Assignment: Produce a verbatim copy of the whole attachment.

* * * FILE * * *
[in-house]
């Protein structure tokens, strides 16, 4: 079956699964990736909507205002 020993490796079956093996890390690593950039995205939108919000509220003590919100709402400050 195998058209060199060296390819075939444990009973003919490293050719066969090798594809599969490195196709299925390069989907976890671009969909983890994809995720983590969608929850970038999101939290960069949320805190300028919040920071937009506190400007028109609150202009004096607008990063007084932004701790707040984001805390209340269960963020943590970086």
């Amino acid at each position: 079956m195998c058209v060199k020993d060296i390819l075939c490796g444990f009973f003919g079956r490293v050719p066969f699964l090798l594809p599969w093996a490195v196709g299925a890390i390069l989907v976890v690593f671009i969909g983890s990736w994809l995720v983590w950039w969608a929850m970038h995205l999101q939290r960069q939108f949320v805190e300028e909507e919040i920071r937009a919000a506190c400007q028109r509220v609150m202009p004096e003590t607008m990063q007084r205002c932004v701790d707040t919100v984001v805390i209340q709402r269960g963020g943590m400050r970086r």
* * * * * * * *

[in-house]
């Protein structure tokens, strides 16, 4: 079956699964990736909507205002 020993490796079956093996890390690593950039995205939108919000509220003590919100709402400050 195998058209060199060296390819075939444990009973003919490293050719066969090798594809599969490195196709299925390069989907976890671009969909983890994809995720983590969608929850970038999101939290960069949320805190300028919040920071937009506190400007028109609150202009004096607008990063007084932004701790707040984001805390209340269960963020943590970086």
């Amino acid at each position: 079956m195998c058209v060199k020993d060296i390819l075939c490796g444990f009973f003919g079956r490293v050719p066969f699964l090798l594809p599969w093996a490195v196709g299925a890390i390069l989907v976890v690593f671009i969909g983890s990736w994809l995720v983590w950039w969608a929850m970038h995205l999101q939290r960069q939108f949320v805190e300028e909507e919040i920071r937009a919000a506190c400007q028109r509220v609150m202009p004096e003590t607008m990063q007084r205002c932004v701790d707040t919100v984001v805390i209340q709402r269960g963020g943590m400050r970086r």